Green pain coming

COLD comfort though it might be for the coal industry, as it labours under the weight of low prices and political attacks, but there are positive signs on the horizon, especially if you look at events in Germany, as Hogsback did this week. There you can see the start of a long-term recovery in coal production.

Tim Treadgold

The problem, as it always is with anything described as long-term, is recognising that there might be years waiting for the signs to morph into bankable good news.

However, what is happening in advanced western economies such as Germany and Australia is the slow dawning of what it really costs to try and replace reliable, bulk-load, sources of energy with erratic and high-cost renewable power.

And when we talk about bulk load we’re talking about industrial-strength power of the sort that drives the factories that create the jobs everyone craves, especially at a time of high and rising unemployment.

Subsidies, a word barely mentioned by coal’s political opponents, are the root cause of the turn which The Hog can see as the underlying weaknesses of solar, wind and other forms of renewable power are progressively exposed.

In Australia, the issue has started to surface but remains just background noise in the overall energy debate with comments criticising multiple layers of subsidy for green-power schemes invariably taking a distant second place to the headline grabbing claims of the anti-coal brigade.

This week’s suggestion from Green Party leader, Christine Milne, that the Australian government’s $83 billion Future Fund sell all stocks with exposure to coal was the latest example of the deep-seated financial illiteracy dominating the debate.

What Senator Milne fails to understand (or perhaps she does) is that dumping $3 billion of coal-linked shares onto an already depressed Australian stock market would have a devastating effect on the companies involved, their employees, and the overall Australian economy.

She might not like it but coal is an absolutely essential ingredient in the way Australia works, and easily the cheapest source of energy which, in tough times, assumes an even greater level of importance than when times are good.

To see where people such as Senator Milne want to take Australia it is worth looking at how the German experiment in green power has evolved. Rather than being the “powerhouse” of Europe the once mighty German engine is sputtering under high and rising power costs.

It is too early yet to describe evolving events in Germany as a crisis but as politicians, industry leaders, and ordinary households start to digest the importance of a gathering of obscure European bureaucrats last month the alarm bells will ring loudly.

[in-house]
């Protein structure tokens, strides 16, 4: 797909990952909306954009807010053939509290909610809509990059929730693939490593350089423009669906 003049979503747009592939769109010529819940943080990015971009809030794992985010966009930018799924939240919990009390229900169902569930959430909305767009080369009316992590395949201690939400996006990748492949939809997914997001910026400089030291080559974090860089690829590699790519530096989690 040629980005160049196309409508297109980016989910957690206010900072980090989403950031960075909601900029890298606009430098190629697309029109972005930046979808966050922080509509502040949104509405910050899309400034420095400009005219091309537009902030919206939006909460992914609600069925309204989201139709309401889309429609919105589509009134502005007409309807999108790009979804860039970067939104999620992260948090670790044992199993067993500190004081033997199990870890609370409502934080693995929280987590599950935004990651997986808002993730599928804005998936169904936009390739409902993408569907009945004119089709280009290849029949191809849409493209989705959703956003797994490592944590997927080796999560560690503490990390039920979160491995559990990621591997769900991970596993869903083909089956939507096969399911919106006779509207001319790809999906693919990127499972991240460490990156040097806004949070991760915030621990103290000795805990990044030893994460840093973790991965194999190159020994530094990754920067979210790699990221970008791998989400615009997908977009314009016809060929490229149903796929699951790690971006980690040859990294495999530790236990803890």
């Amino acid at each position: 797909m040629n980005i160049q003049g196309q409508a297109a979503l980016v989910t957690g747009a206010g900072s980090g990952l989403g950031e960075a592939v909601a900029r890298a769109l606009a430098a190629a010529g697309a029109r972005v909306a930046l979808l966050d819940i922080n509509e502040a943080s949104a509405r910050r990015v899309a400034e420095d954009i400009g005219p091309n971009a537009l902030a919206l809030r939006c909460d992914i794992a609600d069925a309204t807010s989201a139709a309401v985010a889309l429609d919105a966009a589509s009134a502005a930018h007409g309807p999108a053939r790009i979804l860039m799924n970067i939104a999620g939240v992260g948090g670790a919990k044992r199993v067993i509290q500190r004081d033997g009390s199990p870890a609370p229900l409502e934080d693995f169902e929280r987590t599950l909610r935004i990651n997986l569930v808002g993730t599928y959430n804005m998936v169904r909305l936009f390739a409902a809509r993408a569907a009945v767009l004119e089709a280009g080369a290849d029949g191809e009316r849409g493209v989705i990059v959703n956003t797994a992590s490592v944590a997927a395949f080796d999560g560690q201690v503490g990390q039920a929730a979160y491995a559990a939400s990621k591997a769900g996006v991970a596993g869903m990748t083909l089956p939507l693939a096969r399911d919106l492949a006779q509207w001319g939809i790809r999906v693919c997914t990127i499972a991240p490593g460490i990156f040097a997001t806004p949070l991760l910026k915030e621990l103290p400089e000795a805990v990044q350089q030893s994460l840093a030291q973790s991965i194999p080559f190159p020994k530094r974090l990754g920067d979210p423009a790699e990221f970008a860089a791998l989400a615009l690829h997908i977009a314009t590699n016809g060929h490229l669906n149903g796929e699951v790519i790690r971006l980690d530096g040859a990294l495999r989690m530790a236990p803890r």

European Energy Commissioner, Gunther Oettinger, warned that subsidies for green power would have to end or Germany could be hit with punitive fines potentially amounting to billions of Euros.

A formal inquiry by the European Commission has been launched into Germany’s system of paying massive subsidies to companies producing electricity from wind and solar power after complaints were lodged by several neighbouring countries.

Last year, according to the German news magazine, Spiegel, wind farm and solar array owners were paid €18 ($A 24.9) billion in direct subsidies so their electricity could compete with that produced by coal and nuclear power stations.

According to Spiegel the subsidies developed as a key part of the country’s Renewable Energies Act. If that sounds like something that has developed in Australia over the past 10 years that is because it is.

Under the German system producers of wind and solar power have been offered a guaranteed, fixed price, for the electricity they produce over a period of seven years.

“The entire subsidy system is supposed to come to an end when green energy becomes competitive,”Spiegel said. “That, at least, is the theory”

However, what is slowly dawning on the German government is that green power dreams are becoming unaffordable. The solar and wind systems are simply not delivering at the price (or volumes) promised, and the squeeze on coal has made it extremely competitive – which means the subsidies must rise as coal becomes cheaper.

To put a big number of what the green power drive is going to cost Germany over the next 10 years start thinking €100 billion as a starting figure with households discovering that 19% of their electricity bill comprises the green-power subsidy, and growing.

With an economy already burdened by social welfare subsidies the last thing Germany (or Europe) can afford is a rising bill for electricity subsidies. However, that is exactly what is happening and The Hog reckons it should not take too long before someone says enough is enough.

Will that signal the return of coal? Possibly is all that can be said today, but at least the first signs of the worm turning can be seen in Germany with other countries to follow.

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